Further reading

*Quote taken from the first ever website.

1MB – the service offering affordable web hosting

No longer free but still cost-effective.

I can still remember learning about web design on Frontpage Express back in 2001. Things were still primitive back then, even after the dot-com bubble burst in 2000. Flash was the latest craze but simple websites (now called brutalist websites) still reigned supreme.

The good thing about non-Flash websites was their small size. Internet speeds were slow in today’s terms so larger websites took longer to load and used up more data. Now most people in Europe and the US use broadband and superfast speeds are literally that. That means bigger websites can get to users quicker. But not for everybody. Internet is still expensive in Africa and the Caribbean and bigger websites eat up data like no one’s business.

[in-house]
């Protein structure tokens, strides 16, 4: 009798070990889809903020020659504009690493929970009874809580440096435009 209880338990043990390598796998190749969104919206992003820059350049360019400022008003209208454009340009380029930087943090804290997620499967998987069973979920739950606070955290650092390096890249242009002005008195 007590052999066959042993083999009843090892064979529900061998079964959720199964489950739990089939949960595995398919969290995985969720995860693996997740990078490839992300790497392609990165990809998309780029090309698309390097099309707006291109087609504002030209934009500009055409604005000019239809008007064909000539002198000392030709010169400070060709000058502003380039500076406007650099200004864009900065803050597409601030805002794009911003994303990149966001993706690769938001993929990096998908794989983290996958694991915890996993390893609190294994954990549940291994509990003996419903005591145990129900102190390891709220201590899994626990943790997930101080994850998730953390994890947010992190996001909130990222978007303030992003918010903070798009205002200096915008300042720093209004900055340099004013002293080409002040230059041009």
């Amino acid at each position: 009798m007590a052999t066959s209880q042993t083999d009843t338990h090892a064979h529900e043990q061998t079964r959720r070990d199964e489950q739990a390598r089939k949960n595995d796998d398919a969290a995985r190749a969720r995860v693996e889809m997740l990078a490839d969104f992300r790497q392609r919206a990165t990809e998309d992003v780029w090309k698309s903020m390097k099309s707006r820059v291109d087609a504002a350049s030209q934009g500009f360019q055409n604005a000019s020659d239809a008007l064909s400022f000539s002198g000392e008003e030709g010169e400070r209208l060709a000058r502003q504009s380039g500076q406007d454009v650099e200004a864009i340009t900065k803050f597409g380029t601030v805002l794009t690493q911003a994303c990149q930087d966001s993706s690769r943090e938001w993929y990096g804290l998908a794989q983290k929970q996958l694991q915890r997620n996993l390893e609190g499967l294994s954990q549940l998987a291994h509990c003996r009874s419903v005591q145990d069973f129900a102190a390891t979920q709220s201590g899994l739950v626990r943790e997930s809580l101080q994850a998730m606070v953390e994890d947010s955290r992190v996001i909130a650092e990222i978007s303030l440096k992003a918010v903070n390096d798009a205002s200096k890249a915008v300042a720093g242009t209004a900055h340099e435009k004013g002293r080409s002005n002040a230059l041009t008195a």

1MB might be a nifty solution for that. They’re a free web host “designed to make web development feel more approachable”. But there’s a catch: your site has to be 1MB or less in size to use the free service. Most web pages go over that.

With 1MB, you can host HTML, CSS, and JS. The service comes with a browser-based code editor with templates and live previews. It’s a quick service to get you onto the web.

Other features include:

  • Free custom domains and SSL certificates
  • SQL-less databases
  • Command line and API deployment

But if you don’t see yourself squeezing your site into a 1MB box, there is a Pro version offering 5GB of storage, up to 50 sites, image hosting, and instant apps.